Better Off Being Worse Off?

Empty Nest


Day four of looking at parenting past:

Don’t get me wrong – I love the lifestyle to which I have become accustomed, and am grateful that our hard work has brought us this good fortune.  Fine dining, luxurious linens, far-flung travel.  But this isn’t just the way my husband and I live our lives; we have two children who come along for the ride, and have been doing so since their formative years.

Through no fault of their own, they can discern the not so subtle differences between dry aged sirloin and the steaks served at a chain restaurant, 500 thread count Egyptian cotton and “scratchy” sheets, or a concierge vs. a make your own waffle station in the lobby.  Yet I worry that we have done them a great disservice and really wish they had grown up in a less affluent environment. Their grandparents question how they will ever survive on their own once they are off our payroll.

I certainly hope we have not ruined them.

If given a do-over, I fantasize about a smaller home, “staycations,” and a whirlybird lawn sprinkler in the backyard.  Nothing wrong with taking a first trip to Europe in one’s late twenties, as I did.  Though my darlings don’t demand these privileges, I regret that they are even part of their vocabulary.  And yes, they have flown coach on long haul flights.  But I wonder, would they be better off being worse off?

Tomorrow’s post is…May I Take Your Order?

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Parenting from the Empty Nest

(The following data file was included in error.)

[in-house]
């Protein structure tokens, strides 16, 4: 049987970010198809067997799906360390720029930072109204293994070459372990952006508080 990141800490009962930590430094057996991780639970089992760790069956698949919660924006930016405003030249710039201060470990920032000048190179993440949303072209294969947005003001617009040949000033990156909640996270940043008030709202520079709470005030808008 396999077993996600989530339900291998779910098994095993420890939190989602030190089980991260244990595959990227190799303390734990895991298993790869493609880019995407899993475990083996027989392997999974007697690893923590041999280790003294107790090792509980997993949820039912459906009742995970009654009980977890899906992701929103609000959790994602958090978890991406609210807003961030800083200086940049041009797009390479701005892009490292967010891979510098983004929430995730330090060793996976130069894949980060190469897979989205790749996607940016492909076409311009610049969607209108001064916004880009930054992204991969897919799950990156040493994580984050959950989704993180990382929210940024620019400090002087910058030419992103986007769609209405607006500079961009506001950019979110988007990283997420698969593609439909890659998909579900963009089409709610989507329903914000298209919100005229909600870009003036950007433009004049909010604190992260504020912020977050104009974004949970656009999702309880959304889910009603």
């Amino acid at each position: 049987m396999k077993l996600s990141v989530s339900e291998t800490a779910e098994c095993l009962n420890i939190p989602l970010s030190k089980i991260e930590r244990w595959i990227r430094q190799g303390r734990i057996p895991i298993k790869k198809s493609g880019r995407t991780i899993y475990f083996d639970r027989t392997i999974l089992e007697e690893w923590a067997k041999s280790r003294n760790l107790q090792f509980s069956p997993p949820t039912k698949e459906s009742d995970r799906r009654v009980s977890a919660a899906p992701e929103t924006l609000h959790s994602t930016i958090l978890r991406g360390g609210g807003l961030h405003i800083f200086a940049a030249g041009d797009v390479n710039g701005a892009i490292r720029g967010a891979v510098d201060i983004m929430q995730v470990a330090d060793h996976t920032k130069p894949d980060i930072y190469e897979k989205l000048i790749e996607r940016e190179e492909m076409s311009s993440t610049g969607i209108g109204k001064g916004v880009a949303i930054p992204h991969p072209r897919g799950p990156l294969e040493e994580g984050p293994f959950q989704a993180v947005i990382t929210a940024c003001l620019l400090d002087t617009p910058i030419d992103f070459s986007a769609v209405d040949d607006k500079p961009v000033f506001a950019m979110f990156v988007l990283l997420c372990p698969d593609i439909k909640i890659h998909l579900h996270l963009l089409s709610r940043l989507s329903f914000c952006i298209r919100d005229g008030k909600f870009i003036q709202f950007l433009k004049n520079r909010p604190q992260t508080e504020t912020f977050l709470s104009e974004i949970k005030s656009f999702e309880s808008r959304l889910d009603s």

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7 Responses to Better Off Being Worse Off?

  1. momshieb says:

    Isn’t it a big part of parenting to second guess ourselves at every step? I’m sure that you have raised your kids to be thoughtful and appreciative, which is separate from financially comfortable. Unless you have taught them to demand and to feel entitled, I hope you can just be proud of yourself!

    I constantly feel badly that I wasn’t able to give my kids more…

    • G&F says:

      Seems like we often think about what more we could have done, or given them, in material and non-material ways.

  2. Shar says:

    We have provided our children with opportunities well beyond what we had. Most of our friends comment that they wish they had their kids lives!
    So…it is a worry that they will be able to maintain their life style.

  3. Pingback: Oh, to be Our Children… « Empty Nest Parenting: Grown and Flown

  4. Really empathise with this post. We have one child, now nineteen, who has manners, charm and many social skills. My only concern is that he hasn’t quite grasped the value of money and for that I can only blame my husband! Seriously, it’s partly my fault too! It is a difficult concept for a teenager to understand that his parents only have the finer things in life now, because we worked long and hard during our twenties, thirties and forties, to get them.


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